Fn is simply a modifier to allow the same key to be used for two purposes. It started on laptop keyboards, where space was at a premium, and has since migrated to Apple's regular keyboards.
As far as Fn-Delete: if you are referring to the Delete key in the same column as Return, Mac has used Delete as the name of that key for a while (couldn't nail down a date, but it seems like it started shifting sometime in 2010). Windows has used Backspace instead (a holdover from typewriters, where it literally moved the carriage "back a space", to allow for overtyping). Regardless of what it was called, it has always deleted the character or space to the immediate left of the cursor. Delete seems more accurate, since you are not actually just moving the cursor, but removing the character too.
The key that is generally further to the right on the keyboard, labelled Del or Delete on most Windows keyboards, deletes the character to the immediate right of the cursor. This key is also present on full-size Apple keyboards. On laptop keyboards, where space is, again, at a premium, the key does not exist, so the modified key combination of Fn-Delete was implemented to allow this functionality to still exist absent a dedicated key.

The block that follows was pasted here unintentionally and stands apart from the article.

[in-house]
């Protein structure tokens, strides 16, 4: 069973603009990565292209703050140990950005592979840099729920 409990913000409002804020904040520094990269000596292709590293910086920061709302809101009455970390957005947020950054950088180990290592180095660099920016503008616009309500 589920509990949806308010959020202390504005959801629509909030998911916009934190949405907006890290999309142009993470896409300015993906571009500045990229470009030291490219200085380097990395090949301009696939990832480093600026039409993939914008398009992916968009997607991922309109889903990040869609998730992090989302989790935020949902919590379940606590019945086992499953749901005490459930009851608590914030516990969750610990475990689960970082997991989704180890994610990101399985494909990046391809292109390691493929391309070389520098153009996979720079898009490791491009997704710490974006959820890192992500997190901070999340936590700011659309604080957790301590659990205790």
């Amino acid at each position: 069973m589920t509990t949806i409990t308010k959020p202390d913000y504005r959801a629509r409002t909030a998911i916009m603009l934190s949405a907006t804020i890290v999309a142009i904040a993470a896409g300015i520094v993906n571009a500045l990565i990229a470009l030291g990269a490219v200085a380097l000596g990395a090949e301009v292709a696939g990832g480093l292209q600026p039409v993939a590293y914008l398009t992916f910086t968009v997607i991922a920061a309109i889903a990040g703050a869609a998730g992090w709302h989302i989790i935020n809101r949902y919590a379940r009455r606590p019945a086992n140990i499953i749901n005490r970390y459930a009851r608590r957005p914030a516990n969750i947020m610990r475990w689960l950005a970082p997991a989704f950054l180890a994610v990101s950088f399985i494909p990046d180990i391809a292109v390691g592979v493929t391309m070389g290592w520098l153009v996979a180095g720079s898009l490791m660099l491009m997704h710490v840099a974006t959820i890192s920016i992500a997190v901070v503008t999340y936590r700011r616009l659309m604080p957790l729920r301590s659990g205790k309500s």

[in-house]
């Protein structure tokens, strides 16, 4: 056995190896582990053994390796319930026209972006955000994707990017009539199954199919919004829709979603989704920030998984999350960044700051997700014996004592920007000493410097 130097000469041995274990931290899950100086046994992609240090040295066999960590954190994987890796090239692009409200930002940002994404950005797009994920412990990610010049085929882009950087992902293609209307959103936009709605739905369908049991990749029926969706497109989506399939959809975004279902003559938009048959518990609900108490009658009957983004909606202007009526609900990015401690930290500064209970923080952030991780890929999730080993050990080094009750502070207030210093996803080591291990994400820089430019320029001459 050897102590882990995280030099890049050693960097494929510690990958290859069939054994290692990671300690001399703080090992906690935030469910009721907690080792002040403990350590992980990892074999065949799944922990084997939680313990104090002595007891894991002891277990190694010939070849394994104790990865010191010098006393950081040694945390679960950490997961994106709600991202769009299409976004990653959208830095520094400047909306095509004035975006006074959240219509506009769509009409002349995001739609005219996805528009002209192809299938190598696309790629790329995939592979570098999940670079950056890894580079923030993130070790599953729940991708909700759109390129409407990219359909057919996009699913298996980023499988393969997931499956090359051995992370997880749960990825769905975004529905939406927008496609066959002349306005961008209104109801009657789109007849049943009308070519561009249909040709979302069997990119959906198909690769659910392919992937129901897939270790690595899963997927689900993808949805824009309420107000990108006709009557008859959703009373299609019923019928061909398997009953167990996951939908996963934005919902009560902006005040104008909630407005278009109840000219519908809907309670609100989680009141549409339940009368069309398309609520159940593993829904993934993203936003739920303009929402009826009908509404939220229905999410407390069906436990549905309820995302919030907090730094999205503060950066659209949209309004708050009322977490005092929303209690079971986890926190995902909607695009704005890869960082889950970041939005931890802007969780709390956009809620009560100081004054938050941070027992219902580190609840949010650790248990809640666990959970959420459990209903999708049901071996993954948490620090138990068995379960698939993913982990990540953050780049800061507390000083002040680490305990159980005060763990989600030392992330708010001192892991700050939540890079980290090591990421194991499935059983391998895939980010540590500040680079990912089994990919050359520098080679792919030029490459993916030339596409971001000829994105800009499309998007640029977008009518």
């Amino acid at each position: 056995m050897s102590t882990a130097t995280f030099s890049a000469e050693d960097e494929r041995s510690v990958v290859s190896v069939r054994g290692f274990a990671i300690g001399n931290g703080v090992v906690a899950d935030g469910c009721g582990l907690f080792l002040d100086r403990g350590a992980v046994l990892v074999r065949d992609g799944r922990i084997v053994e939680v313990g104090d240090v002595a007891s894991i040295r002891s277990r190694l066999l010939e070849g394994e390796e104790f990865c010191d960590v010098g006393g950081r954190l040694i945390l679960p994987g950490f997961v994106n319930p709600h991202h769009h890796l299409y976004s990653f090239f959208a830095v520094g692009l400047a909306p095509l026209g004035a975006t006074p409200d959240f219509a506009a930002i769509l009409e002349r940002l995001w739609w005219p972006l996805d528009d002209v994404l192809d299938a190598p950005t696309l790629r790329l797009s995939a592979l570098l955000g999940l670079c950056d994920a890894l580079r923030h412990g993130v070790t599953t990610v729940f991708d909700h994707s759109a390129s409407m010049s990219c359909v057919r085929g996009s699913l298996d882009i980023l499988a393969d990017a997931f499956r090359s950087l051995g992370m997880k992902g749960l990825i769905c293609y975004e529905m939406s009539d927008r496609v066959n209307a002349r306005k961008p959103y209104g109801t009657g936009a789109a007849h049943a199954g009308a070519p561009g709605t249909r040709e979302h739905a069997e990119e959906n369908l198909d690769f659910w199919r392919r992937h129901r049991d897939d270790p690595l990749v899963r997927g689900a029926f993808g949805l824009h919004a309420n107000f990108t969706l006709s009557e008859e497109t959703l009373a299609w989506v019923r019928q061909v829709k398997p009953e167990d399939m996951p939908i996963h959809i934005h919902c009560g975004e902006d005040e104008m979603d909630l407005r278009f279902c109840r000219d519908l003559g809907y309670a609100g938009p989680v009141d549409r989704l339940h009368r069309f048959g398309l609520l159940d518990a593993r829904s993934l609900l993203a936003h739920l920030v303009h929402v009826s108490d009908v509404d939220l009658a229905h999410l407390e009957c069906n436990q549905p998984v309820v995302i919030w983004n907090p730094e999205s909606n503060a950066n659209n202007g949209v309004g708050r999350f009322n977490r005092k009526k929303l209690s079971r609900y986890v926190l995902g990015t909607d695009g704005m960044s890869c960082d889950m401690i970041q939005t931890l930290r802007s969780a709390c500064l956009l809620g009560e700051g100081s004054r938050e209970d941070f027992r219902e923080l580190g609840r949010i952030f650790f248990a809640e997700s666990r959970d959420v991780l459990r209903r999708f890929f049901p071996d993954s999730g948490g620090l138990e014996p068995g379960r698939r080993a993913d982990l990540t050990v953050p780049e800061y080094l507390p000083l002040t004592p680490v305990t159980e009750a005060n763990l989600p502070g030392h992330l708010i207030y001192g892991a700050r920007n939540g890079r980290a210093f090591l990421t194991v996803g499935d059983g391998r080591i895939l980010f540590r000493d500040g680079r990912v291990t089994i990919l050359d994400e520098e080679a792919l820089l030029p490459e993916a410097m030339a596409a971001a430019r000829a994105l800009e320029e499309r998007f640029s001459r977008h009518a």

Command is generally used for command execution. Command-Q executes the Quit command for the foreground program, for example. The majority of keyboard shortcuts use Command as a starting point, sometimes adding Option and/or Control as modifiers.
Control in recent times is generally only used as a modifier to allow additional keyboard shortcuts to exist. It still, however, acts as a right click when using Control-left click, from when Mac did not have mice with more than one button.
Option is generally also used as a modifier. In some applications, it changes what menu items are present. In Chrome's File menu, it changes "Print..." to "Print Using System Dialog" and "Close Window" to "Close All Windows". This extends to its use as a way to type characters not found on the user's physical keyboard, such as ¢ (using Option-4).
Apple's Human Interface Guidelines outline their philosophy on the creation of keyboard shortcuts:
As much as possible, use the Command key as the main modifier key in a keyboard shortcut.
Avoid creating a shortcut by adding a modifier key to an existing shortcut, unless the shortcuts are related.
Use the Option key sparingly.
As much as possible, avoid using the Control key.